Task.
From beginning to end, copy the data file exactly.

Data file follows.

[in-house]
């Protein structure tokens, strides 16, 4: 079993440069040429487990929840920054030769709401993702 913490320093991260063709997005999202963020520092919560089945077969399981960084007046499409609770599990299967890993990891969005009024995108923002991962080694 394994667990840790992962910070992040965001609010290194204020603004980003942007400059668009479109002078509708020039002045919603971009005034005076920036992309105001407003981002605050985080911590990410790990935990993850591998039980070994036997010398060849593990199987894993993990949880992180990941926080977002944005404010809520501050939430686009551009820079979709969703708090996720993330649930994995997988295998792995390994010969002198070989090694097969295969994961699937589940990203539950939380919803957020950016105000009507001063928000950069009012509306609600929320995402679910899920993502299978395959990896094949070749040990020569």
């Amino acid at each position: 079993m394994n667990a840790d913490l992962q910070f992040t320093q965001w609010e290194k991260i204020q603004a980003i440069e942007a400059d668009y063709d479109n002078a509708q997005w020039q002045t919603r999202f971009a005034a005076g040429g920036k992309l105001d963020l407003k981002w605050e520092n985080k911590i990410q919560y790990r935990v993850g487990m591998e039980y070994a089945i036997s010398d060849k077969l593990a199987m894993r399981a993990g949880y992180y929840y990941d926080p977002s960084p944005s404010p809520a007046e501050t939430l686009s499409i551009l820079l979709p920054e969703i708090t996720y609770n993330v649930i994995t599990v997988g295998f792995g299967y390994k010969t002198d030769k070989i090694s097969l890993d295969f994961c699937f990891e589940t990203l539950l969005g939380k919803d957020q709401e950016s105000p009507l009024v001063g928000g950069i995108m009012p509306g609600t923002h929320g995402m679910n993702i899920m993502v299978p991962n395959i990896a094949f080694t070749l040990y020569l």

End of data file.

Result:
[in-house]
């Protein structure tokens, strides 16, 4: 079993440069040429487990929840920054030769709401993702 913490320093991260063709997005999202963020520092919560089945077969399981960084007046499409609770599990299967890993990891969005009024995108923002991962080694 394994667990840790992962910070992040965001609010290194204020603004980003942007400059668009479109002078509708020039002045919603971009005034005076920036992309105001407003981002605050985080911590990410790990935990993850591998039980070994036997010398060849593990199987894993993990949880992180990941926080977002944005404010809520501050939430686009551009820079979709969703708090996720993330649930994995997988295998792995390994010969002198070989090694097969295969994961699937589940990203539950939380919803957020950016105000009507001063928000950069009012509306609600929320995402679910899920993502299978395959990896094949070749040990020569």
């Amino acid at each position: 079993m394994n667990a840790d913490l992962q910070f992040t320093q965001w609010e290194k991260i204020q603004a980003i440069e942007a400059d668009y063709d479109n002078a509708q997005w020039q002045t919603r999202f971009a005034a005076g040429g920036k992309l105001d963020l407003k981002w605050e520092n985080k911590i990410q919560y790990r935990v993850g487990m591998e039980y070994a089945i036997s010398d060849k077969l593990a199987m894993r399981a993990g949880y992180y929840y990941d926080p977002s960084p944005s404010p809520a007046e501050t939430l686009s499409i551009l820079l979709p920054e969703i708090t996720y609770n993330v649930i994995t599990v997988g295998f792995g299967y390994k010969t002198d030769k070989i090694s097969l890993d295969f994961c699937f990891e589940t990203l539950l969005g939380k919803d957020q709401e950016s105000p009507l009024v001063g928000g950069i995108m009012p509306g609600t923002h929320g995402m679910n993702i899920m993502v299978p991962n395959i990896a094949f080694t070749l040990y020569l």